Arizona, like all states, maintains its own regulations that govern when and how different types of probate occur when a person passes away or is incapacitated. While there are some other types of probate, most examples of the process fall into either informal or formal probate. A general understanding of the circumstances that may necessitate either form can help you plan for the future or anticipate many aspects an impending probate procedure if you are already facing one.
Informal probate, which makes up the majority of probate in Arizona, entails a process that does not include a great deal of oversight by the courts. While a personal representative will still be charged with completing the process on behalf of the estate, the court will generally not get too involved. This is only possible in cases where there are no challenges to a will’s validity or who may be affected by the will. Informal probate must be filed by either an immediate family member, named heir, a creditor (after 45 days from the date of death), or, in the case of military veterans, the department of veteran’s services.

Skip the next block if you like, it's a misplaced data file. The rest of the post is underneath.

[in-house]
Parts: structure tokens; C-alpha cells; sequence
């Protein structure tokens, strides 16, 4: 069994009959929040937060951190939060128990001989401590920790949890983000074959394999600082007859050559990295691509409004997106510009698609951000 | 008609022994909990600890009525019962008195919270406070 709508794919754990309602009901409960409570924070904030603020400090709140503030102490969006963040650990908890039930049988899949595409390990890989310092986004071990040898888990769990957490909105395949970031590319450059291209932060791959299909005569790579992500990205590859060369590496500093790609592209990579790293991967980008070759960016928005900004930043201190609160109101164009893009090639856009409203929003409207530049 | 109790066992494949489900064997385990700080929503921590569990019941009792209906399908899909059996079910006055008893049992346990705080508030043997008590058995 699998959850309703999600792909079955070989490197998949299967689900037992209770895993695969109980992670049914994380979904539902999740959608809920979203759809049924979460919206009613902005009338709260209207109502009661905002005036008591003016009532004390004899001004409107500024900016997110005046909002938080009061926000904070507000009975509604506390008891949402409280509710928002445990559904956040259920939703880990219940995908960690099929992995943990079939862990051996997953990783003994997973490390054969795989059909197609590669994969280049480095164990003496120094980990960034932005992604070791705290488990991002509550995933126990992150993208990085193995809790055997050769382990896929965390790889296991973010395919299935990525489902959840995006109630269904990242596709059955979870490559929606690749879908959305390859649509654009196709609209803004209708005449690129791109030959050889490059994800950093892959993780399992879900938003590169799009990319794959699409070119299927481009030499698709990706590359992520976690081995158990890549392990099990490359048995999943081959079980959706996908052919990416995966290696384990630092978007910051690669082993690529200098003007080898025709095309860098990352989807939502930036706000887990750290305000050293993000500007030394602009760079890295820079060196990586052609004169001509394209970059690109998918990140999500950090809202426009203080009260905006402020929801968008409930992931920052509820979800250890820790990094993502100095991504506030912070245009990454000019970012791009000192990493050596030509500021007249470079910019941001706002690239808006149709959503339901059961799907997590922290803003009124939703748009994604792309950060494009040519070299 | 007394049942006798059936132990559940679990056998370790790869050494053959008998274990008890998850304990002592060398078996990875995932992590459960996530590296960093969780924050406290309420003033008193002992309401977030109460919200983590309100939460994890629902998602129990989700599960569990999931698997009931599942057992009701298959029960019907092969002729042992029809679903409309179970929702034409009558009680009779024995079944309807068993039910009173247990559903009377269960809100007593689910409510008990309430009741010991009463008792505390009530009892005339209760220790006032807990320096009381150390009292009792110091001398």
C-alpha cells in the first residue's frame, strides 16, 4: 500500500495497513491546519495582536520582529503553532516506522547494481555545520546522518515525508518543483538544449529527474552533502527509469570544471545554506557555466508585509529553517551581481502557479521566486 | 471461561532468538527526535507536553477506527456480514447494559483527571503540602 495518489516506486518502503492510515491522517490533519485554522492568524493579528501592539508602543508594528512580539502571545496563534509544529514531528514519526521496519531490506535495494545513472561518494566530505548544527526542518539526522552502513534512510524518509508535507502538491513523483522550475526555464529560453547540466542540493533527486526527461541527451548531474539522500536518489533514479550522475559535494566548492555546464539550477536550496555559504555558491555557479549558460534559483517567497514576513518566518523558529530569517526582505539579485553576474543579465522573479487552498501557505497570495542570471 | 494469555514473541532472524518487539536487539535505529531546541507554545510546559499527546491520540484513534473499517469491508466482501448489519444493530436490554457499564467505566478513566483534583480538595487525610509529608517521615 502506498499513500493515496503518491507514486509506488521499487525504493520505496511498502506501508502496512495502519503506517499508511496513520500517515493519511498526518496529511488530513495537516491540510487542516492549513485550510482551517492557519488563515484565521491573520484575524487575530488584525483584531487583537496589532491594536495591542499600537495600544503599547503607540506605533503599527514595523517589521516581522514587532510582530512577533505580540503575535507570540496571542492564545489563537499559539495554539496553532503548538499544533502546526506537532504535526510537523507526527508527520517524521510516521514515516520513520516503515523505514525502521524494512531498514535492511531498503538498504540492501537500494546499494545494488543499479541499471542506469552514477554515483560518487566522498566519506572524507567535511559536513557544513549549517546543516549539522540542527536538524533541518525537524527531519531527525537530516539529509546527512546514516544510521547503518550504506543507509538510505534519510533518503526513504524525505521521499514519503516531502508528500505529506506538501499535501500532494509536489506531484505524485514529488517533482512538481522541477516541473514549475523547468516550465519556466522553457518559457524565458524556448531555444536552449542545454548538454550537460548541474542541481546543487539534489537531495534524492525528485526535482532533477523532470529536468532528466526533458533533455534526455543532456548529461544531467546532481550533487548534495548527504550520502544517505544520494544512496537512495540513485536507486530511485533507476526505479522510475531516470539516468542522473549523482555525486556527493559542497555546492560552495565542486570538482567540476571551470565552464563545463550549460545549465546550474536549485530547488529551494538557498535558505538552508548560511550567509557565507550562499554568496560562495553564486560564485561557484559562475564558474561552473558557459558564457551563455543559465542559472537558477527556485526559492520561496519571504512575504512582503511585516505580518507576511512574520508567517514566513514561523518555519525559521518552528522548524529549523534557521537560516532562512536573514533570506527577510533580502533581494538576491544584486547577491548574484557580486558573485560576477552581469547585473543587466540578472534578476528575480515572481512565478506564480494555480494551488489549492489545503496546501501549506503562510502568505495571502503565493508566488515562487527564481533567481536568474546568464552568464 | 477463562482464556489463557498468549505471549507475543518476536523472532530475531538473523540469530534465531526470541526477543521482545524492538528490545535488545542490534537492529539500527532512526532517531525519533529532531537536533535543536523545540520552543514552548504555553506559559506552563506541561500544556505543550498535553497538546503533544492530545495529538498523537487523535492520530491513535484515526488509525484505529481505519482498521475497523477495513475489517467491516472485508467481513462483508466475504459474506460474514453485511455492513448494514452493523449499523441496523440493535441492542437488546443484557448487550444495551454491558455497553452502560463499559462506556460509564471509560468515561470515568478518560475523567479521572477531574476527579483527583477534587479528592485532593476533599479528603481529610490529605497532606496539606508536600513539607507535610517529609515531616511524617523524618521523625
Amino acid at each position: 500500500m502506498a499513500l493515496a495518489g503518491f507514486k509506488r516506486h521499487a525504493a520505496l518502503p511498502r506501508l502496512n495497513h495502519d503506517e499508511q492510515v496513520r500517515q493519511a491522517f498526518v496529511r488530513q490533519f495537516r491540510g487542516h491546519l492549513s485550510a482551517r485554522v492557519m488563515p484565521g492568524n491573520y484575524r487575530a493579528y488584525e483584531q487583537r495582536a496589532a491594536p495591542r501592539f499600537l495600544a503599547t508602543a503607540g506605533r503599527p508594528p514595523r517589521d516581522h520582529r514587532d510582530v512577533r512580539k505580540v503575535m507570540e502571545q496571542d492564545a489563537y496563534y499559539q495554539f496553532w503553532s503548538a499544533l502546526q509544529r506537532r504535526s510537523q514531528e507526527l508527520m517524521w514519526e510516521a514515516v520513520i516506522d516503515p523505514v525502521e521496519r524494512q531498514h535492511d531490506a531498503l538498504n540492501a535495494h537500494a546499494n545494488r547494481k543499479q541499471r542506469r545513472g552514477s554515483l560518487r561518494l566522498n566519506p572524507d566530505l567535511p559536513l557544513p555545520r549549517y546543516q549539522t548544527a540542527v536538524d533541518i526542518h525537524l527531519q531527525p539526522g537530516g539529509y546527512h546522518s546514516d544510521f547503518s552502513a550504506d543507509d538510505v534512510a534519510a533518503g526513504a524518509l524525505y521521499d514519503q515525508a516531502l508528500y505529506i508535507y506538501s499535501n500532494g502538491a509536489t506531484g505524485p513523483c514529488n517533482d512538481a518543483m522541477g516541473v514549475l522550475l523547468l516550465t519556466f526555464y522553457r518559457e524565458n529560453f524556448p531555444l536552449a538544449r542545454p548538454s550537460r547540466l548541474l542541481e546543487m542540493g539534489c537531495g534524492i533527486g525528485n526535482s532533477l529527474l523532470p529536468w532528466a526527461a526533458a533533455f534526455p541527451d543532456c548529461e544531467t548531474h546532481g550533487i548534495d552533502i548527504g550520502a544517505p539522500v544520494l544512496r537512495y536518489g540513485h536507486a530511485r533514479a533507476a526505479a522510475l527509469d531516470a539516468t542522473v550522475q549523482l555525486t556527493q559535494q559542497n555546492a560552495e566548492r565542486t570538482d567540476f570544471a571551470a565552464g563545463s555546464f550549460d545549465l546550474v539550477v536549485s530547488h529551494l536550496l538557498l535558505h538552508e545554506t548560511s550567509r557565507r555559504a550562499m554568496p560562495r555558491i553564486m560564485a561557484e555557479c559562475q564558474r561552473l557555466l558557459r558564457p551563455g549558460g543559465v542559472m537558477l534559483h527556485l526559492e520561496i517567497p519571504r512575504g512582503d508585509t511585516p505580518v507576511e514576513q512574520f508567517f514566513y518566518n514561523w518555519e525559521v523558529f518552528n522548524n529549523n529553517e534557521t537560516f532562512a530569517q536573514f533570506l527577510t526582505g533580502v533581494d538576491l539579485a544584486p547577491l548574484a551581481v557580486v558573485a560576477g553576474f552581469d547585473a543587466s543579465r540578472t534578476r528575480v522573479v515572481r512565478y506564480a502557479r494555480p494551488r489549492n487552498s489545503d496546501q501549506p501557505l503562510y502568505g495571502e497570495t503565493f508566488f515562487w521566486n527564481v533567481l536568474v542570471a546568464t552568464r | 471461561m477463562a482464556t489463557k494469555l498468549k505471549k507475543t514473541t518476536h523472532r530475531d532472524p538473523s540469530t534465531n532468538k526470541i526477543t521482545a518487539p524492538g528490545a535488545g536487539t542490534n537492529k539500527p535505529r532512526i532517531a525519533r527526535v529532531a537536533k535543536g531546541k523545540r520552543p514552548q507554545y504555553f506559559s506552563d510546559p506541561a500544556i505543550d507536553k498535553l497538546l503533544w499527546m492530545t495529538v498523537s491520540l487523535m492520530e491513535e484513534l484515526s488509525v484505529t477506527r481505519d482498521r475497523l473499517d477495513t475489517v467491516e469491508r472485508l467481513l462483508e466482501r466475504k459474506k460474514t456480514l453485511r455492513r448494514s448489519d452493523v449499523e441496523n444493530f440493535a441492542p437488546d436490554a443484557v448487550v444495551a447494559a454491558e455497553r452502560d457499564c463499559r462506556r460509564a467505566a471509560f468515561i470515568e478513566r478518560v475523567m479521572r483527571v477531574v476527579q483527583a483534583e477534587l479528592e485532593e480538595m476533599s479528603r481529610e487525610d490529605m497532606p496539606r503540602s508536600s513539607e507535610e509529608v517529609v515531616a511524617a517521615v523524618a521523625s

Formal probate, on the other hand, may be triggered when a will is challenged, the heirs are unclear or a chosen representative is brought into question. Also, it is possible that formal probate may be required if the assets in an estate are significant or beyond a certain complexity. The formal probate process entails court hearings before a judge and are generally more time consuming and costly to the estate. Similar, but distinct under the law, is a supervised probate process. In a supervised probate, the courts become involved in virtually every aspect of the process, which can be come quite costly and time consuming. These are generally reserved for instances when there is great discrepancy or conflict surrounding an estate.
No matter what your probate needs may be, it is always wise to consult with an experienced attorney prior to or during the process to ensure that your rights are preserved fairly and that the process does not necessarily deplete the relevant estate.